Wednesday, April 11, 2018

Not Skeptical of Alexander the Great

Some time ago, I pointed out the Christian Blind Spot, which is an inability of many Christians to see glaring flaws in their own logical arguments for God, despite the fact that they would have no trouble at all identifying the very same flaws in another argument that applies to something other than God.  This is not an issue of Christians lacking intelligence or acumen in logical argumentation.  It's simply a lack of objectivity when it comes to matters that concern their religious beliefs.  They tend to have a huge blind spot when it comes to seeing the problems with their own arguments.  And this blind spot exists for more than just logical argumentation.  It is equally debilitating in their examination of evidence (or lack thereof) for their religious beliefs.  I have yet to encounter any Christian who is willing to admit that evidence to support his beliefs about the life of Jesus is anything less than rock solid.  Yet they can be oh so skeptical of other things in the historical record that enjoy far more substantial evidential support.

Of course, Christians don't buy the idea that they have this blind spot.  They insist that skeptics refuse to accept the rock-solid evidence that is so obvious to them.  Skeptics are the ones with the blind spot, they say.  We often hear them make counter-arguments similar to this one from Gary Habermas:
Habermas said in his speech that one time at a conference years ago he was debating an atheist, whom he didn't name, who claimed that the Gospels are "lousy sources" because they were written too long after Jesus' death.  "This guy, he got me so ticked," Habermas admitted.  He noted that he asked the atheist "do you think we know a lot about Alexander the Great?" speaking of the ancient Greek king.  While the atheist said yes, he admitted that he did not know when the first major source on Alexander was written.  Habermas told him that it came just short of 300 years after his death in 320 B.C.  Summarizing the thinking of atheists, he positioned: "John (as a source of truth) — prejudiced, this source — excellent." - Stoyan Zaimov
In citing Habermas' argument, Victor Reppert plaintively echoes the question Why are there Jesus skeptics but not Alexander the Great skeptics?  And similar arguments can be found throughout the Christiasn apologist community.  It can be summarized this way:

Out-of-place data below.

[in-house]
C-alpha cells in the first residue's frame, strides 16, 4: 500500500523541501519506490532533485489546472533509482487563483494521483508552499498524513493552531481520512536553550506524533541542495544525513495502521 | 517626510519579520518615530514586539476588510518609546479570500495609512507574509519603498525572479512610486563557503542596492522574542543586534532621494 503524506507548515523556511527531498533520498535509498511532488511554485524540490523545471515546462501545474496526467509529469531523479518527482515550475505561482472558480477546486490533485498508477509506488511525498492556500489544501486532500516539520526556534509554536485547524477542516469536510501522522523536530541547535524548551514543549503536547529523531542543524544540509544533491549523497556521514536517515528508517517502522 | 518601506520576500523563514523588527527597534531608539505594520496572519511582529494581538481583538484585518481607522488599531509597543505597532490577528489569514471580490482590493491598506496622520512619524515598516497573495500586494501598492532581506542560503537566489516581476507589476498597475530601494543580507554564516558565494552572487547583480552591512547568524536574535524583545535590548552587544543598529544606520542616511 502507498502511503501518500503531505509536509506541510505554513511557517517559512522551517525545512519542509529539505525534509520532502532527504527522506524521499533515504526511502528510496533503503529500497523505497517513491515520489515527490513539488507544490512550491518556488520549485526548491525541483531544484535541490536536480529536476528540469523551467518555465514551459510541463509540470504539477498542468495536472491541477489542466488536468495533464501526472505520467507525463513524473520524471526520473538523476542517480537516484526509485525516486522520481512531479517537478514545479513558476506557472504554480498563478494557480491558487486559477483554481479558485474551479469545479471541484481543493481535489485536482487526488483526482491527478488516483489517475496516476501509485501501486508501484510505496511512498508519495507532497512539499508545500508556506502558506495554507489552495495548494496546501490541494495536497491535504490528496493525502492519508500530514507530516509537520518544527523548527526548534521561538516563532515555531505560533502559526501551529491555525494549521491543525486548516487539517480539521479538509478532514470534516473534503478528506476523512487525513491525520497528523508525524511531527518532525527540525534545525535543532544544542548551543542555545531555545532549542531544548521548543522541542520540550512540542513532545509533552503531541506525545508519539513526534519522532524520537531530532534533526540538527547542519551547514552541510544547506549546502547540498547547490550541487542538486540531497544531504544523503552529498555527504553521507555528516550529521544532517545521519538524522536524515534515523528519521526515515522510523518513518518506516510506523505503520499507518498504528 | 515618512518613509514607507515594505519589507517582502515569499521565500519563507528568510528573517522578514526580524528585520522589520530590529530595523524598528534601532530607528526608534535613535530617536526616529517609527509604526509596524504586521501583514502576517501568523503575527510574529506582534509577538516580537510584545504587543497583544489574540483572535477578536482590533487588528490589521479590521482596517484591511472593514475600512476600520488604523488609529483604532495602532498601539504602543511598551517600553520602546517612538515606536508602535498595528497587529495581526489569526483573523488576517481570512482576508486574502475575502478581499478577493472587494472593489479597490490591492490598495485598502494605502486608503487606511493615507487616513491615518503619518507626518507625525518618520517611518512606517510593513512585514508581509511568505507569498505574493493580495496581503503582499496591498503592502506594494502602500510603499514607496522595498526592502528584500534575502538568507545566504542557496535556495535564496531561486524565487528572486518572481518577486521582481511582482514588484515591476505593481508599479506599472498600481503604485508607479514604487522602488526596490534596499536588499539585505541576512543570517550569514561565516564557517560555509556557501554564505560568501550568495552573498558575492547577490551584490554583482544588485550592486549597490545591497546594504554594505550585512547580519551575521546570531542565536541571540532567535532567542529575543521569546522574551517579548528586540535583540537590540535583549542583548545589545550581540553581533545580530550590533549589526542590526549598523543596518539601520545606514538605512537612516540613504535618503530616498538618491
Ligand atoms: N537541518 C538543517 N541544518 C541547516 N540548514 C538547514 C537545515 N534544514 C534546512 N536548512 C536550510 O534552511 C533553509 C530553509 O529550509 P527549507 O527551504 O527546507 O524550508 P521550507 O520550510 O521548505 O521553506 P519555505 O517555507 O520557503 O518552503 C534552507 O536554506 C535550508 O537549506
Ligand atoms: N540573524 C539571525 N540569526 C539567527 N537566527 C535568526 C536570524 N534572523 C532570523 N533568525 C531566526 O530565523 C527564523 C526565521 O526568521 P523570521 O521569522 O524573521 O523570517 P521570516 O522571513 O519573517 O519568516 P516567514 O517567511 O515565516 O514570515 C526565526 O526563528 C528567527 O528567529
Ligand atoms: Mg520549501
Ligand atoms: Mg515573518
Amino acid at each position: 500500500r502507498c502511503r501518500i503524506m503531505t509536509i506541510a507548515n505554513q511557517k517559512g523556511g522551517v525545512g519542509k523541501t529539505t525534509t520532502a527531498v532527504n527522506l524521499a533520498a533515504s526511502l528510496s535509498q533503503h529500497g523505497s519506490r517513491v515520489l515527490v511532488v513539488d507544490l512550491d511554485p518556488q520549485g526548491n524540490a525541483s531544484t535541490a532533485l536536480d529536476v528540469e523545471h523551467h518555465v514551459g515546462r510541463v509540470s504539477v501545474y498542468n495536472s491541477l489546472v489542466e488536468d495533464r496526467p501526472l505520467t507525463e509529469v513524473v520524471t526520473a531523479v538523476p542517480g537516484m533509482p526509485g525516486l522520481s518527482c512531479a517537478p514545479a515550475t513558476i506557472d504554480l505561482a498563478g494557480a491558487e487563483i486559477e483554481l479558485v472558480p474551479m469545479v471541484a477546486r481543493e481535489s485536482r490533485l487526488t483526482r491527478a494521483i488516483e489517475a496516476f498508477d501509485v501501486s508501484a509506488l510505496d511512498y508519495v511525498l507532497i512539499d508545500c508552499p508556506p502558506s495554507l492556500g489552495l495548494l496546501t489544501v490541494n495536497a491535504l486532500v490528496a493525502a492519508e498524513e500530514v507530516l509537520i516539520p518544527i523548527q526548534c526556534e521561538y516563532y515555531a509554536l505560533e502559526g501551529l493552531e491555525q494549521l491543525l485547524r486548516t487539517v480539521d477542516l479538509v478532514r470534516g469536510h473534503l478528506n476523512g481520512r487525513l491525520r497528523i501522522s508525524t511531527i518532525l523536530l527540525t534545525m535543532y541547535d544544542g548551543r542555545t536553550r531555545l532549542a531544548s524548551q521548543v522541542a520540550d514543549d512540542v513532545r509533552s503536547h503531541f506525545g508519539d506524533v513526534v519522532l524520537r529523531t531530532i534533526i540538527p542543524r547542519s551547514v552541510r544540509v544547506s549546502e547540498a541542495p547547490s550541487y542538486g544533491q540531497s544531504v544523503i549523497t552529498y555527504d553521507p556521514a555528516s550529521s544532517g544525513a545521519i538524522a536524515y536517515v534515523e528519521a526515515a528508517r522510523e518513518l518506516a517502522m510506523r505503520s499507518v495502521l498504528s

1. Evidence for the narrative of the gospels (G) exists.
2. Evidence for some other historical narrative (H) exists.
3. Evidence for H is no better than evidence for G.
4. Skeptics accept H, but they don't accept G.
5. Therefore, skeptics are not sufficiently objective in their rejection of G.
The huge, glaring flaw in this argument lies in statement 3.  Because when it comes to Alexander the Great, there is far more and far better evidence for the historical accounts of his life than for that of Jesus.  But look at the trick Habermas is playing in his treatment of the evidence.  First, he limits the evidence under consideration to only biographical accounts.  Then he falsely claims that the surviving biographies from ancient times are the first sources.  And on top of that, he pretends that proximity to the time of the events is the only measure of quality for these accounts.  But no historian would be persuaded by Habermas' little tricks.

Let's take a broader view of the available evidence, which consists of far more than biographical accounts (if one could even say that the gospels are biographies).  Alexander left an enormous legacy - not the least of which is the Greek Empire, which was subsequently divided into four kingdoms.  And there are cities all across the empire that are said to be founded by Alexander.  And while it may not be the case that he actually built all those cities, it is undeniable that many of them are named for him.  He created coinage bearing his name and image, that survives to this day.  The fact is that Alexander left behind a wealth of evidence, and had a huge impact on on the world and the course of events that followed.